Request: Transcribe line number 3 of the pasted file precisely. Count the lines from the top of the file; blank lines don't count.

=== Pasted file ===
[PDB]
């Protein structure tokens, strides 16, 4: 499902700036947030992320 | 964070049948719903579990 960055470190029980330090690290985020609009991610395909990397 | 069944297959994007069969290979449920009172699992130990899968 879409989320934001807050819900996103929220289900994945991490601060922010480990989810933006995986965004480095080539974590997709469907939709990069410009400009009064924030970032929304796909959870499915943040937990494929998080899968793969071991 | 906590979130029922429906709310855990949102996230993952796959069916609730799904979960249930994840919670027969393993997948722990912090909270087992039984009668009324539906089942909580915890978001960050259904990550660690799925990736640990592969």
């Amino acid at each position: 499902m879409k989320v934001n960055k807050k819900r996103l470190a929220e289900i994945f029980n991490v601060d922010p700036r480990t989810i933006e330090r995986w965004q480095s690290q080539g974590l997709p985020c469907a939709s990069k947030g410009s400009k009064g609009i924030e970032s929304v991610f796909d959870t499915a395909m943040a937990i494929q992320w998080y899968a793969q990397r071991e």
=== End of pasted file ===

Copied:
């Amino acid at each position: 499902m879409k989320v934001n960055k807050k819900r996103l470190a929220e289900i994945f029980n991490v601060d922010p700036r480990t989810i933006e330090r995986w965004q480095s690290q080539g974590l997709p985020c469907a939709s990069k947030g410009s400009k009064g609009i924030e970032s929304v991610f796909d959870t499915a395909m943040a937990i494929q992320w998080y899968a793969q990397r071991e």